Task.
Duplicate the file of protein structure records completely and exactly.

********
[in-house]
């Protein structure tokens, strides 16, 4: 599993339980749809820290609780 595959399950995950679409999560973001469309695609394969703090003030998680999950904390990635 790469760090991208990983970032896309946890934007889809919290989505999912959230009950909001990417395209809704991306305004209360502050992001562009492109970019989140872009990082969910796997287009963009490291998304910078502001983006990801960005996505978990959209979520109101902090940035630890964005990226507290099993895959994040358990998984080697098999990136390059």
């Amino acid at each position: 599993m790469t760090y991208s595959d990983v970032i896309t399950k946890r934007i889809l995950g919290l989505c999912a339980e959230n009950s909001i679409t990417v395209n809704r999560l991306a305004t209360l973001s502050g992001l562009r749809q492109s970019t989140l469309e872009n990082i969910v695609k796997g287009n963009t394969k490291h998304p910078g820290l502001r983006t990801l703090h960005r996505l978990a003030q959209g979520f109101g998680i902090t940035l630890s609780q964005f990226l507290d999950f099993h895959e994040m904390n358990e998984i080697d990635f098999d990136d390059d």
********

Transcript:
[in-house]
């Protein structure tokens, strides 16, 4: 599993339980749809820290609780 595959399950995950679409999560973001469309695609394969703090003030998680999950904390990635 790469760090991208990983970032896309946890934007889809919290989505999912959230009950909001990417395209809704991306305004209360502050992001562009492109970019989140872009990082969910796997287009963009490291998304910078502001983006990801960005996505978990959209979520109101902090940035630890964005990226507290099993895959994040358990998984080697098999990136390059």
């Amino acid at each position: 599993m790469t760090y991208s595959d990983v970032i896309t399950k946890r934007i889809l995950g919290l989505c999912a339980e959230n009950s909001i679409t990417v395209n809704r999560l991306a305004t209360l973001s502050g992001l562009r749809q492109s970019t989140l469309e872009n990082i969910v695609k796997g287009n963009t394969k490291h998304p910078g820290l502001r983006t990801l703090h960005r996505l978990a003030q959209g979520f109101g998680i902090t940035l630890s609780q964005f990226l507290d999950f099993h895959e994040m904390n358990e998984i080697d990635f098999d990136d390059d």